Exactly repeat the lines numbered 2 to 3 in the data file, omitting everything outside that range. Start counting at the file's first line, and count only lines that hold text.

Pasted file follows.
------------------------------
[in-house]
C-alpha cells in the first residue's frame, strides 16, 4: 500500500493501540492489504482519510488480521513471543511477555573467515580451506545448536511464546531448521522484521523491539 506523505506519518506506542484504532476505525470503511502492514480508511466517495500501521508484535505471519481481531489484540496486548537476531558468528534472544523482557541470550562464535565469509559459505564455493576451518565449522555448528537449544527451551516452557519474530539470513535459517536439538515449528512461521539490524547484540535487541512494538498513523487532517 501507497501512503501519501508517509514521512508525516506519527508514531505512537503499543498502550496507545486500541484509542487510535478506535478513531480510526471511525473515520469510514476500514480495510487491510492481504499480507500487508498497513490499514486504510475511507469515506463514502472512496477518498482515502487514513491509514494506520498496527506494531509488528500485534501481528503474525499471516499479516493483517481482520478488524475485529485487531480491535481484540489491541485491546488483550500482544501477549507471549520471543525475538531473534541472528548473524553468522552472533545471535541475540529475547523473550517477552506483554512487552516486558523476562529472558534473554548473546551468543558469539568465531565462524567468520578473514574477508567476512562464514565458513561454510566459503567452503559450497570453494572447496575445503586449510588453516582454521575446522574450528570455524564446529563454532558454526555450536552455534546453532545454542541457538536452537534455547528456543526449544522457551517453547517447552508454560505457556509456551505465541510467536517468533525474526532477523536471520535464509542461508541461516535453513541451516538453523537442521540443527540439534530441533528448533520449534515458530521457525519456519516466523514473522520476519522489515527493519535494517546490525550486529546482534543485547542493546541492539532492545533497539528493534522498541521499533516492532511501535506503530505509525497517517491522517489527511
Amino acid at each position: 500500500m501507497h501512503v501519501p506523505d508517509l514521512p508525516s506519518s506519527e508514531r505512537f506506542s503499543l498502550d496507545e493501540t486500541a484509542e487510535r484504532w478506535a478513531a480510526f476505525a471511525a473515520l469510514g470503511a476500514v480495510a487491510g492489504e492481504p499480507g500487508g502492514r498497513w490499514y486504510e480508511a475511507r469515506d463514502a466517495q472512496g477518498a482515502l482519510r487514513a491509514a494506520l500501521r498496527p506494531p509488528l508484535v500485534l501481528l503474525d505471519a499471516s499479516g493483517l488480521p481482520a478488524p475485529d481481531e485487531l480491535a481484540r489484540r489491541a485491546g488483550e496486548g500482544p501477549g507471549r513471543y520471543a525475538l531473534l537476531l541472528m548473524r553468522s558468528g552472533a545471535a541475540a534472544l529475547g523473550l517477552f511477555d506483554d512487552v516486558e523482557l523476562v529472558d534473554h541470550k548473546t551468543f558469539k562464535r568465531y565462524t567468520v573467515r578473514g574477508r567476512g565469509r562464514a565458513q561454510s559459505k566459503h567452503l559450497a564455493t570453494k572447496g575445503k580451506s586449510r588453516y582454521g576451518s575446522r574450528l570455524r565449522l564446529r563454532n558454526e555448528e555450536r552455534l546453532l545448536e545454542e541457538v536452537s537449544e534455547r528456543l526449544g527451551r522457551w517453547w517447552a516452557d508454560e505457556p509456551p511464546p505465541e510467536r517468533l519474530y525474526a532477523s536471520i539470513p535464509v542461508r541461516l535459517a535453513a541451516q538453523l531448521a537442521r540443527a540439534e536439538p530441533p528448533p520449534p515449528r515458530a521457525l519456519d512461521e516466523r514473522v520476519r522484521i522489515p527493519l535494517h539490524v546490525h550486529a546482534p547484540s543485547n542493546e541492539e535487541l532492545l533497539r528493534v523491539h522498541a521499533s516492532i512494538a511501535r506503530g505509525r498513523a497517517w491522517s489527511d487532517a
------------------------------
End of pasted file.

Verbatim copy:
C-alpha cells in the first residue's frame, strides 16, 4: 500500500493501540492489504482519510488480521513471543511477555573467515580451506545448536511464546531448521522484521523491539 506523505506519518506506542484504532476505525470503511502492514480508511466517495500501521508484535505471519481481531489484540496486548537476531558468528534472544523482557541470550562464535565469509559459505564455493576451518565449522555448528537449544527451551516452557519474530539470513535459517536439538515449528512461521539490524547484540535487541512494538498513523487532517 501507497501512503501519501508517509514521512508525516506519527508514531505512537503499543498502550496507545486500541484509542487510535478506535478513531480510526471511525473515520469510514476500514480495510487491510492481504499480507500487508498497513490499514486504510475511507469515506463514502472512496477518498482515502487514513491509514494506520498496527506494531509488528500485534501481528503474525499471516499479516493483517481482520478488524475485529485487531480491535481484540489491541485491546488483550500482544501477549507471549520471543525475538531473534541472528548473524553468522552472533545471535541475540529475547523473550517477552506483554512487552516486558523476562529472558534473554548473546551468543558469539568465531565462524567468520578473514574477508567476512562464514565458513561454510566459503567452503559450497570453494572447496575445503586449510588453516582454521575446522574450528570455524564446529563454532558454526555450536552455534546453532545454542541457538536452537534455547528456543526449544522457551517453547517447552508454560505457556509456551505465541510467536517468533525474526532477523536471520535464509542461508541461516535453513541451516538453523537442521540443527540439534530441533528448533520449534515458530521457525519456519516466523514473522520476519522489515527493519535494517546490525550486529546482534543485547542493546541492539532492545533497539528493534522498541521499533516492532511501535506503530505509525497517517491522517489527511
Amino acid at each position: 500500500m501507497h501512503v501519501p506523505d508517509l514521512p508525516s506519518s506519527e508514531r505512537f506506542s503499543l498502550d496507545e493501540t486500541a484509542e487510535r484504532w478506535a478513531a480510526f476505525a471511525a473515520l469510514g470503511a476500514v480495510a487491510g492489504e492481504p499480507g500487508g502492514r498497513w490499514y486504510e480508511a475511507r469515506d463514502a466517495q472512496g477518498a482515502l482519510r487514513a491509514a494506520l500501521r498496527p506494531p509488528l508484535v500485534l501481528l503474525d505471519a499471516s499479516g493483517l488480521p481482520a478488524p475485529d481481531e485487531l480491535a481484540r489484540r489491541a485491546g488483550e496486548g500482544p501477549g507471549r513471543y520471543a525475538l531473534l537476531l541472528m548473524r553468522s558468528g552472533a545471535a541475540a534472544l529475547g523473550l517477552f511477555d506483554d512487552v516486558e523482557l523476562v529472558d534473554h541470550k548473546t551468543f558469539k562464535r568465531y565462524t567468520v573467515r578473514g574477508r567476512g565469509r562464514a565458513q561454510s559459505k566459503h567452503l559450497a564455493t570453494k572447496g575445503k580451506s586449510r588453516y582454521g576451518s575446522r574450528l570455524r565449522l564446529r563454532n558454526e555448528e555450536r552455534l546453532l545448536e545454542e541457538v536452537s537449544e534455547r528456543l526449544g527451551r522457551w517453547w517447552a516452557d508454560e505457556p509456551p511464546p505465541e510467536r517468533l519474530y525474526a532477523s536471520i539470513p535464509v542461508r541461516l535459517a535453513a541451516q538453523l531448521a537442521r540443527a540439534e536439538p530441533p528448533p520449534p515449528r515458530a521457525l519456519d512461521e516466523r514473522v520476519r522484521i522489515p527493519l535494517h539490524v546490525h550486529a546482534p547484540s543485547n542493546e541492539e535487541l532492545l533497539r528493534v523491539h522498541a521499533s516492532i512494538a511501535r506503530g505509525r498513523a497517517w491522517s489527511d487532517a